Aftermarket Business...April 2012
Concern about the impact of imported Chinese auto parts on U.S. parts manufacturers was at the heart of a letter sent almost exclusively by congressional Democrats to President Obama in March. The letter argues: "An unfortunate result of China's predatory and protectionist policies in the auto parts sector has been to begin to sever the traditional link between auto assemblers, parts producers, and aftermarket producers."The concern about China is two-fold. First, the Chinese are undercutting U.S. parts manufacturers by subsidizing the price of cheap Chinese auto parts sold here. Second, they are restricting exports to the U.S. of what are called rare earths which are used in the manufacture of auto parts. Both policies stem from a single goal: to develop an indigenous Chinese auto parts manufacturing distribution chain, an objective which essentially depends, in one way or another, on hobbling the U.S. parts industry so the Chinese can step in and build a launch pad which can then be used to transfer market share back home, to China. Rare earths are a group of concentrates, intermediate compounds, and individual oxides based on the minerals bastnasite, monazite, and loparite and the lateritic ion-adsorption clays. Rare-earths are used in automotive catalytic converters and many metals which in turn find their way into auto parts.
Congressional pressure on China probably had a lot to do with U.S. Trade Representative Ron Kirk announcing in March that he was undertaking consultations with the People’s Republic of China at the World Trade Organization (WTO) in March concerning China’s unfair export restraints on rare earths, as well as tungsten and molybdenum. The last two are often used in auto electronics. Scott Paul, Executive Director of the Alliance of American Manufacturing, says rare earths are used in a relatively narrow band of auto parts, but where they are used they have "an enormous impact" on the final part. Under WTO rules, if the matter is not resolved through consultations within 60 days, the United States may request the establishment of a WTO dispute settlement panel.
With regard to the flood of imported Chinese auto parts, well, in a political sense, not much is happening there. However, that deluge is probably playing a role in the energizing of U.S. parts "remanufacturers." So to the extent, for example, that the Chinese hold back on supplying virgin material, be it rare earths or something else, to U.S. manufacturers of aftermarket auto starters, that creates an opportunity for "remanufactured" starters, which, according to Robert McKenna, President and CEO of the Motor & Equipment Manufacturers Association, require nine times less virgin materials.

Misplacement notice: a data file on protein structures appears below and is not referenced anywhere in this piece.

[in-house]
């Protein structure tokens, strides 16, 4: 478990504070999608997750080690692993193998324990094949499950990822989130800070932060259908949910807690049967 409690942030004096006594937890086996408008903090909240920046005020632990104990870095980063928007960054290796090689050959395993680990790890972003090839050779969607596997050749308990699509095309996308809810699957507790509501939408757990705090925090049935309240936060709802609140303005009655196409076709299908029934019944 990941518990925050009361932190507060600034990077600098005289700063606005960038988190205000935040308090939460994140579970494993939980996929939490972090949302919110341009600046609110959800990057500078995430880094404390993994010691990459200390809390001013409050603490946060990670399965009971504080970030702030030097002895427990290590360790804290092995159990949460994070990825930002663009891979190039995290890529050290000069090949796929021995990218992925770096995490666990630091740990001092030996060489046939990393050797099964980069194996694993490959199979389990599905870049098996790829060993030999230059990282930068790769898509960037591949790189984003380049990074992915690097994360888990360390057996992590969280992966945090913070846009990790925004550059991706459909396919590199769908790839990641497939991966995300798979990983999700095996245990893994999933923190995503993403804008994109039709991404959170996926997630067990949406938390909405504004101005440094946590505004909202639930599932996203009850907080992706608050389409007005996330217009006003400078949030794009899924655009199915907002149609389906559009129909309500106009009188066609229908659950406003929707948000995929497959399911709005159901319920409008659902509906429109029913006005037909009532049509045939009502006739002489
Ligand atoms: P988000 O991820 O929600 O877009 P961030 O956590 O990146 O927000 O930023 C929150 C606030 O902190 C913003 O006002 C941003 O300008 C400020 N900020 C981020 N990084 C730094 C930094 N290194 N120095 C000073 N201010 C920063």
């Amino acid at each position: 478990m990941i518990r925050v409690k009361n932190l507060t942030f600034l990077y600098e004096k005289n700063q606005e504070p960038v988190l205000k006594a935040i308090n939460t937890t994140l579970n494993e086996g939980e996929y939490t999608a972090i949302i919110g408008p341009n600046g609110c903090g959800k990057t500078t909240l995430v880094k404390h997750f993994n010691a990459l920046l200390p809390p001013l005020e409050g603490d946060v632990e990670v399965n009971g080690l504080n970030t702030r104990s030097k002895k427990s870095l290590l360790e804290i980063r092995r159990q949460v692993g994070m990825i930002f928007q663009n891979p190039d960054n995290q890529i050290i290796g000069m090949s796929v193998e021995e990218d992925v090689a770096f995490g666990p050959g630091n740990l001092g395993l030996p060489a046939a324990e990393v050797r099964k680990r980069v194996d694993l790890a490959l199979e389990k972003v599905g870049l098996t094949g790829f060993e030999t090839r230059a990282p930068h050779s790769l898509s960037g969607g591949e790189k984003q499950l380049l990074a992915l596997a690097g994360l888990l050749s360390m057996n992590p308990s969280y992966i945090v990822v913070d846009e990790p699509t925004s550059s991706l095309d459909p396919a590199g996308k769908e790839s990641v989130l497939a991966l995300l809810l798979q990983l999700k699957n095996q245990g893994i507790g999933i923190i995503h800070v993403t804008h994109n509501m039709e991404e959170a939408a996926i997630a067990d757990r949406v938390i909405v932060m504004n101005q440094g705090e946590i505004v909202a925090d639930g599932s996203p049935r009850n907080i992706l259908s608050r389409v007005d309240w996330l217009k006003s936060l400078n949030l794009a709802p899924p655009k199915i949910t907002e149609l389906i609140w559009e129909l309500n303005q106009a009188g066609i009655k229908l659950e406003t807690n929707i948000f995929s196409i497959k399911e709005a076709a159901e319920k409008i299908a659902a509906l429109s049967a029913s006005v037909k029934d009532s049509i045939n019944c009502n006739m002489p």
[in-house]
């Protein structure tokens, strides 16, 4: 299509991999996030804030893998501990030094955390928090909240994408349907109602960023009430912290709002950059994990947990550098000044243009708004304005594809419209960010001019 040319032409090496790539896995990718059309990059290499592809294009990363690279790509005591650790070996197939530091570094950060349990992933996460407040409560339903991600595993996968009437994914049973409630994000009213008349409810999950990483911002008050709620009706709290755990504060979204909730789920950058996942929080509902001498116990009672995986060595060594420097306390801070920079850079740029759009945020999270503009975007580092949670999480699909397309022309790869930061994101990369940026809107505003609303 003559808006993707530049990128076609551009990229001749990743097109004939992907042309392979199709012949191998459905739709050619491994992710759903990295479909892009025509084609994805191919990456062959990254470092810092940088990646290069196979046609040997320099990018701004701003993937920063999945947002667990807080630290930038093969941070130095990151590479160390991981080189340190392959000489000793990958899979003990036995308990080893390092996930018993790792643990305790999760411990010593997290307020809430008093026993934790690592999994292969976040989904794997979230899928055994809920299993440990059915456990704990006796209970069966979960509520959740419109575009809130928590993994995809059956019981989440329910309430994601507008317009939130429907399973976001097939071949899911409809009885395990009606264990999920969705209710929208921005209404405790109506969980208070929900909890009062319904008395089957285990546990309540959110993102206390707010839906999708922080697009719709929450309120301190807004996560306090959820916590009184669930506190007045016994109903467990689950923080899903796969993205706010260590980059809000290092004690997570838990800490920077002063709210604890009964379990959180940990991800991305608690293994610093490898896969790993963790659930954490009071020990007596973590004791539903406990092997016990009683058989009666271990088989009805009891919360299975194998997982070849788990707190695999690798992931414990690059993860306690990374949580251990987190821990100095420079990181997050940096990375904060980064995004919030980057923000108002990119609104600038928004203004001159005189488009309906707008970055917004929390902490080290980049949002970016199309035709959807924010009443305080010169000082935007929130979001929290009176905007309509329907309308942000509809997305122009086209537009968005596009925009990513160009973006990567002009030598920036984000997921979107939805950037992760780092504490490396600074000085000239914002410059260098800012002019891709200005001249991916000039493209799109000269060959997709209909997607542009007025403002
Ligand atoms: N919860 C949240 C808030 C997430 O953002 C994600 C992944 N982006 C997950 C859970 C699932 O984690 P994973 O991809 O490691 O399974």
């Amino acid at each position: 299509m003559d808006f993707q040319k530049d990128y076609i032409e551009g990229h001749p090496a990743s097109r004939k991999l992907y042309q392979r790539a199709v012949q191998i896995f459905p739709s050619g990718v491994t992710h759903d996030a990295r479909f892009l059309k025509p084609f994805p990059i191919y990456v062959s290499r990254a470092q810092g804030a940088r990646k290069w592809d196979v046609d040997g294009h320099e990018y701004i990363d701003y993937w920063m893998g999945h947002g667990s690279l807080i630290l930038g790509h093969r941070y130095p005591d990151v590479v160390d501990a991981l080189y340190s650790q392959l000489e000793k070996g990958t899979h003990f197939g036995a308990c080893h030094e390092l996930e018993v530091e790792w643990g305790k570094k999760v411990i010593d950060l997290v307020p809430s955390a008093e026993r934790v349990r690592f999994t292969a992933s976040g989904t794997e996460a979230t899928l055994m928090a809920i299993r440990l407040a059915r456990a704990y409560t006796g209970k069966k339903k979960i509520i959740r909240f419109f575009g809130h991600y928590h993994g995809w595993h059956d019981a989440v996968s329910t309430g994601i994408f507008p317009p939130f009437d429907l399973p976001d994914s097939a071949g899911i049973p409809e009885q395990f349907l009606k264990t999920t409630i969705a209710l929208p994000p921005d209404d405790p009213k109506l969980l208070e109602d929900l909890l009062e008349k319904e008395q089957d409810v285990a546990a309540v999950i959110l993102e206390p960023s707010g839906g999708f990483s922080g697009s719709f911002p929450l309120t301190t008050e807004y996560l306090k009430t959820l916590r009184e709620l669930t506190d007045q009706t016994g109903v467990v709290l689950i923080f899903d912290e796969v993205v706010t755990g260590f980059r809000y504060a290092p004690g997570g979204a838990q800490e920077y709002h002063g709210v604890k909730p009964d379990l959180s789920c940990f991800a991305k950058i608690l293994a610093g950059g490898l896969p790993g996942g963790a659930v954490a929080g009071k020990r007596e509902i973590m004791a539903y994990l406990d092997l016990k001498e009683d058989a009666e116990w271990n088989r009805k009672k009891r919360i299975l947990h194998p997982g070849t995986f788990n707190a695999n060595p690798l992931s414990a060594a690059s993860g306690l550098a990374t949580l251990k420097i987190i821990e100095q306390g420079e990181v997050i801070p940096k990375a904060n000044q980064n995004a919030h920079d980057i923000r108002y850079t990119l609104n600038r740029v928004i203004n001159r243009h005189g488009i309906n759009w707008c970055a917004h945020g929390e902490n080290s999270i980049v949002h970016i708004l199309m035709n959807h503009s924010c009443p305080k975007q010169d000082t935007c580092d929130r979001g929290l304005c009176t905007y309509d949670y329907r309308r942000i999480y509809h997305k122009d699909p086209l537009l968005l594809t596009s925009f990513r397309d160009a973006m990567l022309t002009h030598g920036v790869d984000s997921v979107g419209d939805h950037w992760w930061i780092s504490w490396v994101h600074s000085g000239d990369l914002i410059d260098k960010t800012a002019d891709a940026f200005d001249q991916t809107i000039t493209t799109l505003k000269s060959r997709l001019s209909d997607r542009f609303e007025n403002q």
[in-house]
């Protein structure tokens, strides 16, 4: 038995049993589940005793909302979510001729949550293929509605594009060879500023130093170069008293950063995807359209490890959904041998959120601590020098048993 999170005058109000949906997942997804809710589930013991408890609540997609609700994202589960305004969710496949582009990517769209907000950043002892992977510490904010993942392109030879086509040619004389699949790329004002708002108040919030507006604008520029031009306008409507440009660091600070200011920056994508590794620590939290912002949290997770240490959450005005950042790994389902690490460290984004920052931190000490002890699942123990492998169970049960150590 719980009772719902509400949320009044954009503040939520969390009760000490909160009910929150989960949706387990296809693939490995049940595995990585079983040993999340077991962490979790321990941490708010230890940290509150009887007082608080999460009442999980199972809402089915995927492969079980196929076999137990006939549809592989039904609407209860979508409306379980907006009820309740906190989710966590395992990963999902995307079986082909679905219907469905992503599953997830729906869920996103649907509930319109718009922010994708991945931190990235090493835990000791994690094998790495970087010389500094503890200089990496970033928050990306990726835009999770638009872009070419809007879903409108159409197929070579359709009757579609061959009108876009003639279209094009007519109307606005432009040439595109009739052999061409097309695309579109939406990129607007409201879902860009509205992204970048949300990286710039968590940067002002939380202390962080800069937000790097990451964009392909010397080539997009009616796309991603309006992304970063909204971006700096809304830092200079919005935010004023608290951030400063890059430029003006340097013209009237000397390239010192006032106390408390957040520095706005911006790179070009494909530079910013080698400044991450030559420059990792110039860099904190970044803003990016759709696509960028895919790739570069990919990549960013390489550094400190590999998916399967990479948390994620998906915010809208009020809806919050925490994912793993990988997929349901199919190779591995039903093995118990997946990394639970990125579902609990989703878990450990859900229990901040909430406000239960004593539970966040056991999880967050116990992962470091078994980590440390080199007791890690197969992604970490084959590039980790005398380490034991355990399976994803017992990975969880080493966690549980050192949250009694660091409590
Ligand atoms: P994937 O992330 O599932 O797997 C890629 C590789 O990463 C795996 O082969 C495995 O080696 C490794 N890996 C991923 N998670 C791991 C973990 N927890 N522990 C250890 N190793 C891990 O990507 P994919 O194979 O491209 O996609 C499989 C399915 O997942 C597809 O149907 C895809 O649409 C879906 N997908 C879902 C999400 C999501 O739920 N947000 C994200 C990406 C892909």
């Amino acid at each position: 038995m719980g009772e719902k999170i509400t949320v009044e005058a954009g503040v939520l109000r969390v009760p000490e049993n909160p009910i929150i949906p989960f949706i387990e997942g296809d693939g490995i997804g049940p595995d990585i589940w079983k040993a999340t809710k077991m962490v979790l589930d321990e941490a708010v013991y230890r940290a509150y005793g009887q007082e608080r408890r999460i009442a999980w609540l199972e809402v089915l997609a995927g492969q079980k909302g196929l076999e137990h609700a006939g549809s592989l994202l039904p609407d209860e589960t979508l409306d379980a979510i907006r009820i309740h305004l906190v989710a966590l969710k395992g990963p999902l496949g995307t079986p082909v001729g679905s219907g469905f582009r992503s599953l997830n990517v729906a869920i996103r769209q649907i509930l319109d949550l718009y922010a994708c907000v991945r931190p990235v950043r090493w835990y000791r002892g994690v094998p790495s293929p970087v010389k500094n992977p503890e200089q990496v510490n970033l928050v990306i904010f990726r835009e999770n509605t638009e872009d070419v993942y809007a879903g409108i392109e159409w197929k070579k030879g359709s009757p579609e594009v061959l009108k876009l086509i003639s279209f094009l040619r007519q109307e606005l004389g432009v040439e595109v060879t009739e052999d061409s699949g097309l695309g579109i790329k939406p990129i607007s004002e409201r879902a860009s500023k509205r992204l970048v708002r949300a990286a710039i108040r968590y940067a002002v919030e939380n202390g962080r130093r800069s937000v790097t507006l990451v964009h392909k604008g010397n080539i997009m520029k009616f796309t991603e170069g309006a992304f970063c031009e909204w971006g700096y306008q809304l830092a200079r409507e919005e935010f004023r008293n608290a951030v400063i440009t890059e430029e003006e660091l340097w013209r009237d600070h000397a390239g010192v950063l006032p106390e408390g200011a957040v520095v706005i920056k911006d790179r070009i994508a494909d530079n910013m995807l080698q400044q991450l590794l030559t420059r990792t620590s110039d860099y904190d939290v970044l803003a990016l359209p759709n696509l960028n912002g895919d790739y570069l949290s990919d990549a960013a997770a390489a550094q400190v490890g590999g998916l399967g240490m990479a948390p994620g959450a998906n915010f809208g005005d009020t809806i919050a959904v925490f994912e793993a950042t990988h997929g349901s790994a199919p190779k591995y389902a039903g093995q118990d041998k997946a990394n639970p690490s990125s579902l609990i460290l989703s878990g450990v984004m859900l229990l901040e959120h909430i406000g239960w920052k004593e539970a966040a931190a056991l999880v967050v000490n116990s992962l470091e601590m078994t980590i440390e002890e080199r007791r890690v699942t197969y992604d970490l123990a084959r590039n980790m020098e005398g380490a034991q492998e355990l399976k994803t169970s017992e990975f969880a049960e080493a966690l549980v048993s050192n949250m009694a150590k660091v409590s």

Remanufactured parts offer two advantages to aftermarket retailers and their customers. Parts remanufactured in the U.S., be they starters, alternators, engines, turbo chargers or whatever, typically cost 20-50 percent less than a new part. In addition, those parts can be marketed as "green" products. They typically save 80 percent of the energy and material used to manufacture equivalent new parts.
The benefits of remanufacturing were on display at a hearing in the U.S. International Trade Commission in late February. The ITC will produce a "Remanufactured Goods Study" this summer, and it will go to Congress. Remanufacturers want the federal government to give their industry new, formal status through a series of measures which would allow them to compete better, not only in U.S. markets, but in export markets, too. For example, there is no NAICS code for remanufactured goods, much less for remanufactured auto parts.
Of course, aftermarket customers sometimes have a bias against remanufactured parts, be it justified or not. However, in some instances, retail shoppers--and the stores they visit--may actually want Chinese auto parts because they are lower cost. But in the current political climate, Chinese auto parts sold in the U.S. aftermarket--or Chinese auto part materials withheld from U.S. parts manufacturers--are equated with lost American jobs. “China is not penetrating our market the old-fashioned way, by outcompeting us," says Paul of the AAM. "Instead, Beijing has pumped $27 billion of subsidies into its auto parts sector, with an additional $10 billion planned."
Asked whether aftermarket retailers and their customers might in some instances prefer less expensive Chinese auto parts, he answers, "It is not fair for U.S. companies to compete against state subsidized Chinese companies."